PGA Tour Confidential: Biggest surprise of the first day

PGA Tour Confidential: Biggest surprise of the first day

Alvaro Quiros's best round at Augusta National was a 75 before he shot a 7-under 65 on Thursday.
John Biever/SI

Every day this week, writers and editors from Sports Illustrated and Golf Magazine will address one pressing question about the Masters in a daily version of PGA Tour Confidential, our weekly roundtable discussion.

Jim Gorant, senior editor, Sports Illustrated: What was the biggest surprise from Day 1 at Augusta?

Mike Walker, senior editor, Golf Magazine: The world no. 1 shooting 78. We know he doesn’t play a draw, but geez. It should have been a red flag when he said earlier in the week that he wished he was left-handed.

Farrell Evans, writer-reporter, Sports Illustrated: Alvaro Quiros.

Gary Van Sickle, senior writer, Sports Illustrated: Martin Kaymer. The world’s No. 1 player didn’t shoot trombones (76). He didn’t shoot Sunset Strip (77). He posted an old vinyl recording—78. He’ll have to shoot 66 just to make the cut. He’s likely down the road. That’s a big belly flop. Second biggest surprise was Graeme McDowell, the great clutch putter, last in putting stats with 36 putts.

Paul Mahoney, contributing writer, Golf Magazine: Kaymer’s 78 was not a surprise. He said weeks ago he couldn’t hit a draw. What was a surprise was that he only realized today that he should pick Bernhard Langer’s brain. Maybe he should also put two drivers in his bag like Phil in ’06. Vorsprung durch technik, as they say in San Diego.

Mark Godich, senior editor, Sports Illustrated: The back nines turned in by the final threesome of Quiros, Woodland and Vegas. Nerves? What nerves? Two Masters rookies and a guy who hadn’t broken 75 at Augusta put on a show and looked like they were having the time of their lives. It was the shot in the arm that the game has been looking for.

David Dusek, deputy editor, I’m not shocked that Rory McIlroy went low Thursday, but I don’t think anyone saw a 65 coming from Alvaro Quiros. His best round at Augusta National before today was a 75!

Alan Shipnuck, senior writer, Sports Illustrated: Kaymer’s 78 on one of the easiest scoring days in recent Masters history. That, and how low-key and relaxed Rory McIlroy was after his round. Kid has grown up a lot since that 80 at the Old Course.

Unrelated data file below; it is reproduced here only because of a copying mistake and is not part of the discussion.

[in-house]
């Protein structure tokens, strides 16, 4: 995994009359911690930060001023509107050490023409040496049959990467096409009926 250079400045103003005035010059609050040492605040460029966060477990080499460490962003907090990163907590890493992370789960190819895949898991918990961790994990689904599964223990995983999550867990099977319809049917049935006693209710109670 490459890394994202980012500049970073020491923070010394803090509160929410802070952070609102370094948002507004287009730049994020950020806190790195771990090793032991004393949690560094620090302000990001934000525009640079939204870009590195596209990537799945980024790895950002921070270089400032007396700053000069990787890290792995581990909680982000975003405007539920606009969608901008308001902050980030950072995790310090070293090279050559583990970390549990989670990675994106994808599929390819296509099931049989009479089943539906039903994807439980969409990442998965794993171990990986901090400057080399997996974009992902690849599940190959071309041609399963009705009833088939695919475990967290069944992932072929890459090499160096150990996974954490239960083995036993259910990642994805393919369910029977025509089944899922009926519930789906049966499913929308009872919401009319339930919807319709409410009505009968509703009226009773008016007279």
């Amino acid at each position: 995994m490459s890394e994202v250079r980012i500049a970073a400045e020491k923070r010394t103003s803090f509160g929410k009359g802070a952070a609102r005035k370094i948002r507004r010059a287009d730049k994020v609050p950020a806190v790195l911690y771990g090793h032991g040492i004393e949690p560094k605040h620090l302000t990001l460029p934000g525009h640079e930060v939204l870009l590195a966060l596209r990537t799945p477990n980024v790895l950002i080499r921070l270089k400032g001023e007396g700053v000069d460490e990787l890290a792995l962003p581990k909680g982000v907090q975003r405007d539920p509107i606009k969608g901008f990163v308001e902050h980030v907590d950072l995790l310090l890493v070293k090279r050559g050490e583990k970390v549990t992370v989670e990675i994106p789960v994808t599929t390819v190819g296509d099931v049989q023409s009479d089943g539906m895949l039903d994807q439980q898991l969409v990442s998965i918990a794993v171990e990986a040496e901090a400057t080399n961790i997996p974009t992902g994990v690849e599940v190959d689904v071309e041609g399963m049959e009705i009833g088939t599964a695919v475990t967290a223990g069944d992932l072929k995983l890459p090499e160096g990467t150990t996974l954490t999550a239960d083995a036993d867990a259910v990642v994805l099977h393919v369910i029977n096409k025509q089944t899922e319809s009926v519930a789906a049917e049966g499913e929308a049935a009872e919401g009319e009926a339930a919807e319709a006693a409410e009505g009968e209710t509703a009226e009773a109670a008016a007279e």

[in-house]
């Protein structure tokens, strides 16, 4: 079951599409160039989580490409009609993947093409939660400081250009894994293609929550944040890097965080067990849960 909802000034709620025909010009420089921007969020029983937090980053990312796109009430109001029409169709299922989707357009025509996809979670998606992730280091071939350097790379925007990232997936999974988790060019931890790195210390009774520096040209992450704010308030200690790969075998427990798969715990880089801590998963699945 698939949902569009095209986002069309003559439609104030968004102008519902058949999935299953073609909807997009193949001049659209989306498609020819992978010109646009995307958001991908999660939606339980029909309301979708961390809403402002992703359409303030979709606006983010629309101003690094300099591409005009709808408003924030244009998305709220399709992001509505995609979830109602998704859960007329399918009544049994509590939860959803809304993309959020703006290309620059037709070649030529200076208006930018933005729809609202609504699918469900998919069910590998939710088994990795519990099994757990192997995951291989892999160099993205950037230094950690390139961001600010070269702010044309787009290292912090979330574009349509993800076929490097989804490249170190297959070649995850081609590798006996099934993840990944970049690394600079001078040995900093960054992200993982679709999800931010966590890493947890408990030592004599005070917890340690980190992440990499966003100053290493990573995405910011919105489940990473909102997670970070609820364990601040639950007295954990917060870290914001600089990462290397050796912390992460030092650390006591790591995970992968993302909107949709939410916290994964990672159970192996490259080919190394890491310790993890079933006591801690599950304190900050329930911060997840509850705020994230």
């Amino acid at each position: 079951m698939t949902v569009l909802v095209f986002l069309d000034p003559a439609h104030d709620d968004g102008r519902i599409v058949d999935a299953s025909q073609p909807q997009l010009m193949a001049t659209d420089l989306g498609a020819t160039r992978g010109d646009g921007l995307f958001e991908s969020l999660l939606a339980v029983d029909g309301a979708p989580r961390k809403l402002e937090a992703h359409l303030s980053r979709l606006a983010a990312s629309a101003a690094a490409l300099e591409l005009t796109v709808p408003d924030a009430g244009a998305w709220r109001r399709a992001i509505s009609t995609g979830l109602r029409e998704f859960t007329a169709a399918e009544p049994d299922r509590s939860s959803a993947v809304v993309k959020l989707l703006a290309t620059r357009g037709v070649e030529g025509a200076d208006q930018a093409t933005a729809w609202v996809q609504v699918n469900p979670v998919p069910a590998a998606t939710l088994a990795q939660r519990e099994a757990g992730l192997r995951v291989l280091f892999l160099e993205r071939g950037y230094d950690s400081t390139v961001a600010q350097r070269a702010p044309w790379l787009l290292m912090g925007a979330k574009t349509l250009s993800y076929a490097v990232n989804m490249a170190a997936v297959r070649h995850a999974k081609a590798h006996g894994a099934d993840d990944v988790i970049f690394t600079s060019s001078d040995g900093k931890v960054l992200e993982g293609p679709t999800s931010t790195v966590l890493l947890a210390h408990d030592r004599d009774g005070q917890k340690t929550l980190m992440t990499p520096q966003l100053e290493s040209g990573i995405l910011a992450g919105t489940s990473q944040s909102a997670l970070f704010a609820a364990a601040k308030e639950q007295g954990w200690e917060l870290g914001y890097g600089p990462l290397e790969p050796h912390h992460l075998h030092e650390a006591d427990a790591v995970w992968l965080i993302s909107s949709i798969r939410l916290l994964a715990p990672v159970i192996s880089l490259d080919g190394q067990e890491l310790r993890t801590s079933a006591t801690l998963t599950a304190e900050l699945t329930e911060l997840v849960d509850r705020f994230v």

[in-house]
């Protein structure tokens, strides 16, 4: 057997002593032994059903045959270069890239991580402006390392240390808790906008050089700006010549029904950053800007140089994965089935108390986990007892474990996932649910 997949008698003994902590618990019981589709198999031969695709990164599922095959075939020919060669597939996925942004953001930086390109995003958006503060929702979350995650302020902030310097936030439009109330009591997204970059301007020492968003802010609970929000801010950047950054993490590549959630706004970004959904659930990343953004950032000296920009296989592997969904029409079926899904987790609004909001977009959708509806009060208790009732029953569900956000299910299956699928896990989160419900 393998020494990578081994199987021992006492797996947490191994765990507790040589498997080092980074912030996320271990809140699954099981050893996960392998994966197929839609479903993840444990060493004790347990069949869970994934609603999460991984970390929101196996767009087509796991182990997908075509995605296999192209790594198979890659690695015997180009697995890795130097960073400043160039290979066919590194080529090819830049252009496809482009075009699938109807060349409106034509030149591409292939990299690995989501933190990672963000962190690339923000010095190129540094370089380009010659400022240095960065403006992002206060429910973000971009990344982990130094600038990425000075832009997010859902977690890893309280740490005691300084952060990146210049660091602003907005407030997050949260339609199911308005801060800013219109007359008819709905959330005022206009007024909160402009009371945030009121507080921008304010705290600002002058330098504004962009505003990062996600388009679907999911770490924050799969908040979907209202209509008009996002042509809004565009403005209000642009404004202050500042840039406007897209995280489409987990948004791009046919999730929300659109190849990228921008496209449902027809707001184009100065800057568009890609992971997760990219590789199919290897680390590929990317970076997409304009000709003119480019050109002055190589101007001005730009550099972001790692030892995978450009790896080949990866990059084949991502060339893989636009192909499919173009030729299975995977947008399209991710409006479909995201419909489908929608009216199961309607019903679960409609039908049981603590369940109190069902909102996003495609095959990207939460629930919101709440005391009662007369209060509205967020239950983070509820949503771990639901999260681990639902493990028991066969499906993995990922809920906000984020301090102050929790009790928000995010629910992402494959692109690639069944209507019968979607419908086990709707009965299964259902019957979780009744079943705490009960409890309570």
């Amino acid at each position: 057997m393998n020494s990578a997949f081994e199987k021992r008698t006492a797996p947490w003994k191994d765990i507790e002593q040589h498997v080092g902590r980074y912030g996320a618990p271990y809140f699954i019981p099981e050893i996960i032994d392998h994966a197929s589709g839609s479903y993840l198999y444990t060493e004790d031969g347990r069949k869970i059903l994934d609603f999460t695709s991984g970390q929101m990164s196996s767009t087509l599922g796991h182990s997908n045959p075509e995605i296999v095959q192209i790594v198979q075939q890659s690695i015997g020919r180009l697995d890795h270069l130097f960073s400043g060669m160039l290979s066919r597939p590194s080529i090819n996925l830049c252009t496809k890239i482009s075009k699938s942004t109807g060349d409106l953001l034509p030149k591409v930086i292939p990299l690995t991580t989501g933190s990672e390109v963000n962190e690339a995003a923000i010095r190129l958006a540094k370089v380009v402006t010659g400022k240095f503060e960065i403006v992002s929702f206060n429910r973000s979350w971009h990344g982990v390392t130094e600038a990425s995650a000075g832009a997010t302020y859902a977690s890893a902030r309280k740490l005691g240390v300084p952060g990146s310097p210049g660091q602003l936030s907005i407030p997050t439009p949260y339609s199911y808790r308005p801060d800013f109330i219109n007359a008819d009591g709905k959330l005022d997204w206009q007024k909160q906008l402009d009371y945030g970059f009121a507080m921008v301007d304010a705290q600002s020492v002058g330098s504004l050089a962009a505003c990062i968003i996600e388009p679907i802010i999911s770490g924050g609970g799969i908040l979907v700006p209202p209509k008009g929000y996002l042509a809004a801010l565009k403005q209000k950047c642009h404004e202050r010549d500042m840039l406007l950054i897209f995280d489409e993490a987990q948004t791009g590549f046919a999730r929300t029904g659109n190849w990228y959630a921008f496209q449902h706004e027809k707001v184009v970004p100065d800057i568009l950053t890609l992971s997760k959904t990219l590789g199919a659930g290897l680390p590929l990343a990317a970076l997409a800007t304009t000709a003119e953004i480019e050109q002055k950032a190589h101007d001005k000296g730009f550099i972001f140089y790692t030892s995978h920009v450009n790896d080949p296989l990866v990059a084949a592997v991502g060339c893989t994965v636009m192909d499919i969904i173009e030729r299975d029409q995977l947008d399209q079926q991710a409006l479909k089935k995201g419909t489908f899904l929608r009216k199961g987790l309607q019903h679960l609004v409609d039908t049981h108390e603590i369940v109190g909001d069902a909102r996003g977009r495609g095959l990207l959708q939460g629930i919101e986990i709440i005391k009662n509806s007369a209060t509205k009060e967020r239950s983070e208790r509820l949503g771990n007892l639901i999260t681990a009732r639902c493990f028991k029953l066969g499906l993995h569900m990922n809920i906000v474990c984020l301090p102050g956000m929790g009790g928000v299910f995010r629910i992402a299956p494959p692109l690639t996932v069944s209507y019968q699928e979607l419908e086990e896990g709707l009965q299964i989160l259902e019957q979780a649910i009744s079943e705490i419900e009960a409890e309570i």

Gorant: Personally, I’d have to go with a pair of three-unders: Sergio and Gary Woodland. I know it’s only one round, but I didn’t think Sergio had put it all together yet, and I wouldn’t have thought Woodland was capable of making up six shots (eagle, par, birdie, birdie, birdie, birdie) on the final six holes – nasty.

Michael Bamberger, senior writer, Sports Illustrated: I was most surprised by the number of players—24—who broke par (72). It was windy. The greens were crusty. The course played fast. If you are an 85 shooter you would never in a million years break 100 playing the course that Alvaro Q. and the Gang played on Thursday. But two dozen posted 71 or better. There has to be more golf talent today than ever.

Jim Herre, managing editor, SI Golf Group: Sergio Garcia. And we thought the Euros would be tough with Kaymer, Westwood, McDowell, Casey …

Stephanie Wei, contributor, SI Golf+: Alvaro Quiros firing a 65. I watched him play those last six or seven holes, and for whatever reason, I was a little surprised when I saw the 65. Probably because I didn’t think anyone else would match McIlroy. Also, Gary Woodland coming back from three over through 12 to finish three under for the day. Impressive to watch him play the last six holes six under!

Damon Hack, senior writer, Sports Illustrated: Gotta go with Alvaro’s 65. He hits it a mile, yes, but it takes discipline to shoot that score at Augusta National. I will be curious to see if he can back it up with another good one tomorrow.

Alan Bastable, senior editor, Golf Magazine: I wasn’t particularly surprised by Henrik Stenson’s 83, but I was surprised that he was in the field. A colleague had to remind me that he’s here on account of his win at the 2009 Players. For all the grief we give Sergio for plummeting down the rankings, Stenson’s decline is stunning in its own right. The Swede was No. 4 in the world five years ago. Now he’s threatening to drop out of the top 100.

Cameron Morfit, senior writer, Golf Magazine: How hard Tiger’s 71 looked, and how easy all those birdies and eagles looked in the Quiros, Vegas and Woodland group.

Tell us what you think: What do you think was the biggest surprise from Day 1 at the Masters?